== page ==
Our body’s largest organ, the skin, regenerates itself on a weekly basis. To accomplish this goal, it maintains a self-renewing population of stem cells that can become the many different types of cells found within the skin. This self-renewal, however, must be tightly regulated because uncontrolled cell division can lead to disease like cancer. Investigators at Yale University have uncovered how the stem cell population as a whole controls this critical process. Their work was published in Cell Stem Cell last week.
One of the limitations to studying this population of self-renewing stem cells was the inability to simultaneously track a stem cell’s ability to undergo self-renewal or differentiation into a mature skin cell. Using an innovative form of spatio-temoral live imaging of individual stem cells in mice, the investigators found that death or differentiation of neighboring cells caused stem cells to undergo self-renewal. Interestingly, they found that this process was unidirectional, meaning that differentiation of a stem cell can lead to division, or self-renewal, of a neighboring cell, but self-renewal does not trigger differentiation in surrounding cells.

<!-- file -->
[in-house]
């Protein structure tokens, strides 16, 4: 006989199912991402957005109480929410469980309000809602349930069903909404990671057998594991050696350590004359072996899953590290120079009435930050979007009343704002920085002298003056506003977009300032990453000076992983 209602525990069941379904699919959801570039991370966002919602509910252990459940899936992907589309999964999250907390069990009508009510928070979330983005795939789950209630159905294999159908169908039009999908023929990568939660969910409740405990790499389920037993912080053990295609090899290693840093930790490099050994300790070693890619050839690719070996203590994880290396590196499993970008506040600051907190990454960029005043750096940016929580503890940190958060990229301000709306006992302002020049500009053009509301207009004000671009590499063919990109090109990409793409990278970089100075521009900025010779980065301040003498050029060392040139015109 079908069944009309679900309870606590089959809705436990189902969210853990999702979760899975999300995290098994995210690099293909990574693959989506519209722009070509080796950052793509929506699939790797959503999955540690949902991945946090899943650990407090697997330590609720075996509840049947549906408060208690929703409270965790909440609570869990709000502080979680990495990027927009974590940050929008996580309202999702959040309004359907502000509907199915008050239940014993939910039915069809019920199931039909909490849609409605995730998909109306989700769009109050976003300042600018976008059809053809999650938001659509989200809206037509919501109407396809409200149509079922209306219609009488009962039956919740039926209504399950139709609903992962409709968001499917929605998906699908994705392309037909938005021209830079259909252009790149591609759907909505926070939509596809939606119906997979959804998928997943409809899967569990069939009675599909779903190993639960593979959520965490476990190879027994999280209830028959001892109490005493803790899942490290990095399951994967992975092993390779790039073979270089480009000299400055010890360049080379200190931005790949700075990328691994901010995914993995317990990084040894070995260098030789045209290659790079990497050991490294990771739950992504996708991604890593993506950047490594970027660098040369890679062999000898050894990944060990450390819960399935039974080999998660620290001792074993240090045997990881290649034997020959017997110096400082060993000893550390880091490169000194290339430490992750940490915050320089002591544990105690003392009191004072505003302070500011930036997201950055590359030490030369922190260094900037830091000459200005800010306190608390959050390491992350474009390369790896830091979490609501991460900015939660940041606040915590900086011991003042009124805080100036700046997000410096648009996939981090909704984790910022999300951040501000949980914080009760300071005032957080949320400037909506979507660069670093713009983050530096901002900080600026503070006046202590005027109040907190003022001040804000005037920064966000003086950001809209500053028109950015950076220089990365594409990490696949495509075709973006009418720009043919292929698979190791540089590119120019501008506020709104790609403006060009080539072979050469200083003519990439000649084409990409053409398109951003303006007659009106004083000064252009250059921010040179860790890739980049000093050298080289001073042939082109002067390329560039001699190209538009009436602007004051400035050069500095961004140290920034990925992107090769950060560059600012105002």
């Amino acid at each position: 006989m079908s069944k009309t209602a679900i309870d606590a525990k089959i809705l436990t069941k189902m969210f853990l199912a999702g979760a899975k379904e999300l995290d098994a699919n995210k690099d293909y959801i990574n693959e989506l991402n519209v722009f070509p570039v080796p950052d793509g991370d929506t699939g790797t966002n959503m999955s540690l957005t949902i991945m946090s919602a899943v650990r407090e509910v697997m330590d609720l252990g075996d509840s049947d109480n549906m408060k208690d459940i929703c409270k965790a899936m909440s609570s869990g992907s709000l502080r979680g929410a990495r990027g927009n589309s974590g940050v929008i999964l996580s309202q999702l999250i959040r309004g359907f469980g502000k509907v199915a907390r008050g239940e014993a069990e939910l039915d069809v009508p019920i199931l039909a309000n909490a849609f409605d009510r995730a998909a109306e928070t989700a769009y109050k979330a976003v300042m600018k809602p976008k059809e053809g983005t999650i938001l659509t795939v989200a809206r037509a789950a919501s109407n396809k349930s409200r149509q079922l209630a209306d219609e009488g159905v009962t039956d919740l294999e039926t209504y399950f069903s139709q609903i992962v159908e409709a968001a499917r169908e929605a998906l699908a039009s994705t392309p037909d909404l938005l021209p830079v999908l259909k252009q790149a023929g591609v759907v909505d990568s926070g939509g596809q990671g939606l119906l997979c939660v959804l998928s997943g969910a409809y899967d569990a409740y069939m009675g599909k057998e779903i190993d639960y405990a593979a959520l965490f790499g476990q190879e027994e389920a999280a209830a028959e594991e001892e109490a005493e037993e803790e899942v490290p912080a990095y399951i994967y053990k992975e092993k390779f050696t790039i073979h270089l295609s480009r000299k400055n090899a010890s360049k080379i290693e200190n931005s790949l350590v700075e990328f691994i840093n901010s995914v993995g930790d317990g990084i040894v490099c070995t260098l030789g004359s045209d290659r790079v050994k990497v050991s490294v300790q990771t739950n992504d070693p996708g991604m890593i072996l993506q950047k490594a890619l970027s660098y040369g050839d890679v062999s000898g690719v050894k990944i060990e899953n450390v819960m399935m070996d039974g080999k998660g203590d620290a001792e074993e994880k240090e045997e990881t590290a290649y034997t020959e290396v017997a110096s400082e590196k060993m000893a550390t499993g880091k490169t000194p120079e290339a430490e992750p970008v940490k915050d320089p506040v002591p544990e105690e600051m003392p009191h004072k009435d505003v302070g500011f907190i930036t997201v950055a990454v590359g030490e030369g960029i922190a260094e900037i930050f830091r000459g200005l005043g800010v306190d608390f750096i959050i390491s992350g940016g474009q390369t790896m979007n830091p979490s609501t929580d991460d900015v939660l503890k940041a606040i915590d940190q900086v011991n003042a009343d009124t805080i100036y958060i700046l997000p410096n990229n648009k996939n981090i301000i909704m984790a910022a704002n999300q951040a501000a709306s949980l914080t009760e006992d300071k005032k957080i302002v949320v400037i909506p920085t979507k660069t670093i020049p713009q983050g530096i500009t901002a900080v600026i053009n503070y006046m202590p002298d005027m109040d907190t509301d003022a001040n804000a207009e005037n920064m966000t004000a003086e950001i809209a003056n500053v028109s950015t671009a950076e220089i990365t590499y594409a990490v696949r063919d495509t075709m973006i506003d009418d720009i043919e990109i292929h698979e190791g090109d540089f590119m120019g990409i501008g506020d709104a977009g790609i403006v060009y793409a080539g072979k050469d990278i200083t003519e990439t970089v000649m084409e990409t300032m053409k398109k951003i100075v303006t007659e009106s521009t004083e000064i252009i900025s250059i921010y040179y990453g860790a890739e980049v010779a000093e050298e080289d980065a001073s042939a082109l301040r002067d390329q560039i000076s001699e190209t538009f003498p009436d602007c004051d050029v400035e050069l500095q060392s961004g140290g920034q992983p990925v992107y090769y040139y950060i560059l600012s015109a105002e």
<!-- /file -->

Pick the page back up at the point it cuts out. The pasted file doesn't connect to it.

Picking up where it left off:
This finding is particularly interesting, because it indicates a shift in homeostatic mechanisms in developing skin versus adult skin. In an embryo, differentiation of stem cells regulates the differentiation of surrounding cells, whereas, in the adult epidermis, it appears that neighboring cells are responsible for promoting self-renewal of the stem cell population. The investigators confirmed their conclusions by experimentally forcing stem cells to differentiate and found that this induced neighboring cells to divide and undergo self-renewal.
These findings provide important insight into the basic biology behind stem cell renewal in one of our most dynamic organs, the skin.